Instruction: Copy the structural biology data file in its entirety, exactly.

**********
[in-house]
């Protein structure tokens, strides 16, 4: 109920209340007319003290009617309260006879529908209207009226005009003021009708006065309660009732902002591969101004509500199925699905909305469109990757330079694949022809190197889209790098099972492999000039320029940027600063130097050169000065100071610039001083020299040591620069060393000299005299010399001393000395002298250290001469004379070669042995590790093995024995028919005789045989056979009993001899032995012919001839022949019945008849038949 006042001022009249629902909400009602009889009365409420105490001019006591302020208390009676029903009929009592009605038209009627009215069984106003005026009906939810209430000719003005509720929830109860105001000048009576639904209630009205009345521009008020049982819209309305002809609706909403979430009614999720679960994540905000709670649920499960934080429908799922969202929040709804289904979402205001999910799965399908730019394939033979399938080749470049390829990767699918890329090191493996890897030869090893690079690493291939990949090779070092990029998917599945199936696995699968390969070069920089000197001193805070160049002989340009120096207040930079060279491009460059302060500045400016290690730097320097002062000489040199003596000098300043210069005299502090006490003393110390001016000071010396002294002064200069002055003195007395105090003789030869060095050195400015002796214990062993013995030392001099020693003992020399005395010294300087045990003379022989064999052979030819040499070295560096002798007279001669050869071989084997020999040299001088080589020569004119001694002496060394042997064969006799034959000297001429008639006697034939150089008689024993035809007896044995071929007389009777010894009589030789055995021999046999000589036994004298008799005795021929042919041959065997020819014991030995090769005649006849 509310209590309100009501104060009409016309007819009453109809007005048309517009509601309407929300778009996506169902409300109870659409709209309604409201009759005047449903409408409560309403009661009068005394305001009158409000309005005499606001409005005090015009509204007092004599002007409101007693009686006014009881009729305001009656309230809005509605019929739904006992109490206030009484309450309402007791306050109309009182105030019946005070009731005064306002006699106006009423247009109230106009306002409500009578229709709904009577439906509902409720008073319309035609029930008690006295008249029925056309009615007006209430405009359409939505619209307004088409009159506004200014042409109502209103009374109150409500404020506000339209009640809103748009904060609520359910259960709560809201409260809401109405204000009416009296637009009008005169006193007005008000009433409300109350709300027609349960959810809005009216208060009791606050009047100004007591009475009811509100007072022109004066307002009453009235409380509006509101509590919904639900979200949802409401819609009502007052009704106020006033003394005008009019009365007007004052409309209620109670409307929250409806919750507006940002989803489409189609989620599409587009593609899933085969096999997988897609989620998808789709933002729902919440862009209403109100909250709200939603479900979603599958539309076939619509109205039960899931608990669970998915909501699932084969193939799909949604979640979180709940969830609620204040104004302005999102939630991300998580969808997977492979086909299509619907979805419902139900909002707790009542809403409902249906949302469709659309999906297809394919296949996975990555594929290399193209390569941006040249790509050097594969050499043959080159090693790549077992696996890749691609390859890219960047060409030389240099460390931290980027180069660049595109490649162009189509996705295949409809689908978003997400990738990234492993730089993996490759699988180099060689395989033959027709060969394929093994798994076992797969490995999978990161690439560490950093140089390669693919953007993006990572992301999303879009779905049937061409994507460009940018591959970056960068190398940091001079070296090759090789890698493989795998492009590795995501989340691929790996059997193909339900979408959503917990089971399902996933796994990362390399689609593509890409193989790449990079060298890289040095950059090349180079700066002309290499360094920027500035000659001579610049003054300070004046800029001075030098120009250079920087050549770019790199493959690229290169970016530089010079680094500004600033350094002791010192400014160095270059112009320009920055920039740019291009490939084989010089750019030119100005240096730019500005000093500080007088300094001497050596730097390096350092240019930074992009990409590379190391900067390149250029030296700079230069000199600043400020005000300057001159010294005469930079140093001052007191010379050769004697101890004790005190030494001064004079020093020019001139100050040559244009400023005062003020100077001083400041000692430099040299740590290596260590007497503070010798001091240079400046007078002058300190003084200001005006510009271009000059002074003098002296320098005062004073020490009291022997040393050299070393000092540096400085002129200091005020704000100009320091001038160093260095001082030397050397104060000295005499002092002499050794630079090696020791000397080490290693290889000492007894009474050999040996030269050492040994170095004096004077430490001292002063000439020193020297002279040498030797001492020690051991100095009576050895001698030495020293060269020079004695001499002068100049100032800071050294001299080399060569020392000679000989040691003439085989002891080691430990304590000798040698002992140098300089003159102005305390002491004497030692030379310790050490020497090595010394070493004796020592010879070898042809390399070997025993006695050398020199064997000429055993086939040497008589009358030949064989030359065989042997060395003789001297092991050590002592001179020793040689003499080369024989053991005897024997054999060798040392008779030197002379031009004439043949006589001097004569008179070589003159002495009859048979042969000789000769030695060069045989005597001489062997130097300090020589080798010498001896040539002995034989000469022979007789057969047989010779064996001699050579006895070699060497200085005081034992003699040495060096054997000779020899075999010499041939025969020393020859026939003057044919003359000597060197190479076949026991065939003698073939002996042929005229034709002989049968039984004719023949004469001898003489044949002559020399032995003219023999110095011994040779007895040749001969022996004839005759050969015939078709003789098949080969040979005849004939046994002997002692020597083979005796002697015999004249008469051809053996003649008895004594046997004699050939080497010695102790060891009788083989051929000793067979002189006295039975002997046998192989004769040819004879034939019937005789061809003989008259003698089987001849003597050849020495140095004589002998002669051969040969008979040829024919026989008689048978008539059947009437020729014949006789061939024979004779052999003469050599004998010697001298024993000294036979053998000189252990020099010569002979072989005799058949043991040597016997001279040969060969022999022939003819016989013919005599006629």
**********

[in-house]
């Protein structure tokens, strides 16, 4: 109920209340007319003290009617309260006879529908209207009226005009003021009708006065309660009732902002591969101004509500199925699905909305469109990757330079694949022809190197889209790098099972492999000039320029940027600063130097050169000065100071610039001083020299040591620069060393000299005299010399001393000395002298250290001469004379070669042995590790093995024995028919005789045989056979009993001899032995012919001839022949019945008849038949 006042001022009249629902909400009602009889009365409420105490001019006591302020208390009676029903009929009592009605038209009627009215069984106003005026009906939810209430000719003005509720929830109860105001000048009576639904209630009205009345521009008020049982819209309305002809609706909403979430009614999720679960994540905000709670649920499960934080429908799922969202929040709804289904979402205001999910799965399908730019394939033979399938080749470049390829990767699918890329090191493996890897030869090893690079690493291939990949090779070092990029998917599945199936696995699968390969070069920089000197001193805070160049002989340009120096207040930079060279491009460059302060500045400016290690730097320097002062000489040199003596000098300043210069005299502090006490003393110390001016000071010396002294002064200069002055003195007395105090003789030869060095050195400015002796214990062993013995030392001099020693003992020399005395010294300087045990003379022989064999052979030819040499070295560096002798007279001669050869071989084997020999040299001088080589020569004119001694002496060394042997064969006799034959000297001429008639006697034939150089008689024993035809007896044995071929007389009777010894009589030789055995021999046999000589036994004298008799005795021929042919041959065997020819014991030995090769005649006849 509310209590309100009501104060009409016309007819009453109809007005048309517009509601309407929300778009996506169902409300109870659409709209309604409201009759005047449903409408409560309403009661009068005394305001009158409000309005005499606001409005005090015009509204007092004599002007409101007693009686006014009881009729305001009656309230809005509605019929739904006992109490206030009484309450309402007791306050109309009182105030019946005070009731005064306002006699106006009423247009109230106009306002409500009578229709709904009577439906509902409720008073319309035609029930008690006295008249029925056309009615007006209430405009359409939505619209307004088409009159506004200014042409109502209103009374109150409500404020506000339209009640809103748009904060609520359910259960709560809201409260809401109405204000009416009296637009009008005169006193007005008000009433409300109350709300027609349960959810809005009216208060009791606050009047100004007591009475009811509100007072022109004066307002009453009235409380509006509101509590919904639900979200949802409401819609009502007052009704106020006033003394005008009019009365007007004052409309209620109670409307929250409806919750507006940002989803489409189609989620599409587009593609899933085969096999997988897609989620998808789709933002729902919440862009209403109100909250709200939603479900979603599958539309076939619509109205039960899931608990669970998915909501699932084969193939799909949604979640979180709940969830609620204040104004302005999102939630991300998580969808997977492979086909299509619907979805419902139900909002707790009542809403409902249906949302469709659309999906297809394919296949996975990555594929290399193209390569941006040249790509050097594969050499043959080159090693790549077992696996890749691609390859890219960047060409030389240099460390931290980027180069660049595109490649162009189509996705295949409809689908978003997400990738990234492993730089993996490759699988180099060689395989033959027709060969394929093994798994076992797969490995999978990161690439560490950093140089390669693919953007993006990572992301999303879009779905049937061409994507460009940018591959970056960068190398940091001079070296090759090789890698493989795998492009590795995501989340691929790996059997193909339900979408959503917990089971399902996933796994990362390399689609593509890409193989790449990079060298890289040095950059090349180079700066002309290499360094920027500035000659001579610049003054300070004046800029001075030098120009250079920087050549770019790199493959690229290169970016530089010079680094500004600033350094002791010192400014160095270059112009320009920055920039740019291009490939084989010089750019030119100005240096730019500005000093500080007088300094001497050596730097390096350092240019930074992009990409590379190391900067390149250029030296700079230069000199600043400020005000300057001159010294005469930079140093001052007191010379050769004697101890004790005190030494001064004079020093020019001139100050040559244009400023005062003020100077001083400041000692430099040299740590290596260590007497503070010798001091240079400046007078002058300190003084200001005006510009271009000059002074003098002296320098005062004073020490009291022997040393050299070393000092540096400085002129200091005020704000100009320091001038160093260095001082030397050397104060000295005499002092002499050794630079090696020791000397080490290693290889000492007894009474050999040996030269050492040994170095004096004077430490001292002063000439020193020297002279040498030797001492020690051991100095009576050895001698030495020293060269020079004695001499002068100049100032800071050294001299080399060569020392000679000989040691003439085989002891080691430990304590000798040698002992140098300089003159102005305390002491004497030692030379310790050490020497090595010394070493004796020592010879070898042809390399070997025993006695050398020199064997000429055993086939040497008589009358030949064989030359065989042997060395003789001297092991050590002592001179020793040689003499080369024989053991005897024997054999060798040392008779030197002379031009004439043949006589001097004569008179070589003159002495009859048979042969000789000769030695060069045989005597001489062997130097300090020589080798010498001896040539002995034989000469022979007789057969047989010779064996001699050579006895070699060497200085005081034992003699040495060096054997000779020899075999010499041939025969020393020859026939003057044919003359000597060197190479076949026991065939003698073939002996042929005229034709002989049968039984004719023949004469001898003489044949002559020399032995003219023999110095011994040779007895040749001969022996004839005759050969015939078709003789098949080969040979005849004939046994002997002692020597083979005796002697015999004249008469051809053996003649008895004594046997004699050939080497010695102790060891009788083989051929000793067979002189006295039975002997046998192989004769040819004879034939019937005789061809003989008259003698089987001849003597050849020495140095004589002998002669051969040969008979040829024919026989008689048978008539059947009437020729014949006789061939024979004779052999003469050599004998010697001298024993000294036979053998000189252990020099010569002979072989005799058949043991040597016997001279040969060969022999022939003819016989013919005599006629």